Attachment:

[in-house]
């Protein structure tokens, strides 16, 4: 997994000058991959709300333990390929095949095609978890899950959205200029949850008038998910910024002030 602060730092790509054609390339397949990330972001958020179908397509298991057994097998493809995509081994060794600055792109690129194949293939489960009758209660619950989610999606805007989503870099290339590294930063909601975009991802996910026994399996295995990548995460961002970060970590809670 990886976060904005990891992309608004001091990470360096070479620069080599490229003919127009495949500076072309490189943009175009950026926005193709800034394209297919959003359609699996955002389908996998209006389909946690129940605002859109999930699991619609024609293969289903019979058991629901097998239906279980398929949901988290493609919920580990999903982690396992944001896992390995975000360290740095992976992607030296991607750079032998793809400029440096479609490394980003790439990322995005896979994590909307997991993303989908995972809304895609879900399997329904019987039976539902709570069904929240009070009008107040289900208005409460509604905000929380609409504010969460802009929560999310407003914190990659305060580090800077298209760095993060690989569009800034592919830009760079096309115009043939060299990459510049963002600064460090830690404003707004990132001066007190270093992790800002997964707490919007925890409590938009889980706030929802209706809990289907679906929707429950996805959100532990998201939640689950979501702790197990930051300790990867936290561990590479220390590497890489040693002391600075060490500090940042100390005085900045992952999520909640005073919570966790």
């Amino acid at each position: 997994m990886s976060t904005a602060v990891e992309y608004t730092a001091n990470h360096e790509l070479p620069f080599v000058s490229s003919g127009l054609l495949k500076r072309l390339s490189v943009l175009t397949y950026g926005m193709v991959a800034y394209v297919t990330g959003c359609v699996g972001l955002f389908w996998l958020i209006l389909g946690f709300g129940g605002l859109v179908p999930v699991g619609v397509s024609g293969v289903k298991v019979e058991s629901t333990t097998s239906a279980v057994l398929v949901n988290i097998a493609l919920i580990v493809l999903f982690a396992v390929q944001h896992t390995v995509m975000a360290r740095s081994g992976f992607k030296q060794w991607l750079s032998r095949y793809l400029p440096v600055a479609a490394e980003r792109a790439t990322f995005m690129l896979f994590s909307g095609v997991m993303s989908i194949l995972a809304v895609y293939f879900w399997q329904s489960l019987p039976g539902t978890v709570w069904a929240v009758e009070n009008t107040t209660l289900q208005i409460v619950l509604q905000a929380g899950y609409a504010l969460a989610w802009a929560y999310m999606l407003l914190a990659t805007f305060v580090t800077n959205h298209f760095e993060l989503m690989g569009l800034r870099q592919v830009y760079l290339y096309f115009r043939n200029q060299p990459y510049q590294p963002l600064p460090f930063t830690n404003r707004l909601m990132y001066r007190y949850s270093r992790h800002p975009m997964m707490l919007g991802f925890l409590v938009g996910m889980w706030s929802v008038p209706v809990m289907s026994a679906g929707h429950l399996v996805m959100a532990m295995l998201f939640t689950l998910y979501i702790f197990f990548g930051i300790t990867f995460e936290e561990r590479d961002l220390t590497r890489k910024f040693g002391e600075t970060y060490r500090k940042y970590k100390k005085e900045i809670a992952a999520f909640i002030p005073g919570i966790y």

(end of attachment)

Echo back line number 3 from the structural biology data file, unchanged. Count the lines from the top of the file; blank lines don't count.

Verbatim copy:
């Amino acid at each position: 997994m990886s976060t904005a602060v990891e992309y608004t730092a001091n990470h360096e790509l070479p620069f080599v000058s490229s003919g127009l054609l495949k500076r072309l390339s490189v943009l175009t397949y950026g926005m193709v991959a800034y394209v297919t990330g959003c359609v699996g972001l955002f389908w996998l958020i209006l389909g946690f709300g129940g605002l859109v179908p999930v699991g619609v397509s024609g293969v289903k298991v019979e058991s629901t333990t097998s239906a279980v057994l398929v949901n988290i097998a493609l919920i580990v493809l999903f982690a396992v390929q944001h896992t390995v995509m975000a360290r740095s081994g992976f992607k030296q060794w991607l750079s032998r095949y793809l400029p440096v600055a479609a490394e980003r792109a790439t990322f995005m690129l896979f994590s909307g095609v997991m993303s989908i194949l995972a809304v895609y293939f879900w399997q329904s489960l019987p039976g539902t978890v709570w069904a929240v009758e009070n009008t107040t209660l289900q208005i409460v619950l509604q905000a929380g899950y609409a504010l969460a989610w802009a929560y999310m999606l407003l914190a990659t805007f305060v580090t800077n959205h298209f760095e993060l989503m690989g569009l800034r870099q592919v830009y760079l290339y096309f115009r043939n200029q060299p990459y510049q590294p963002l600064p460090f930063t830690n404003r707004l909601m990132y001066r007190y949850s270093r992790h800002p975009m997964m707490l919007g991802f925890l409590v938009g996910m889980w706030s929802v008038p209706v809990m289907s026994a679906g929707h429950l399996v996805m959100a532990m295995l998201f939640t689950l998910y979501i702790f197990f990548g930051i300790t990867f995460e936290e561990r590479d961002l220390t590497r890489k910024f040693g002391e600075t970060y060490r500090k940042y970590k100390k005085e900045i809670a992952a999520f909640i002030p005073g919570i966790y």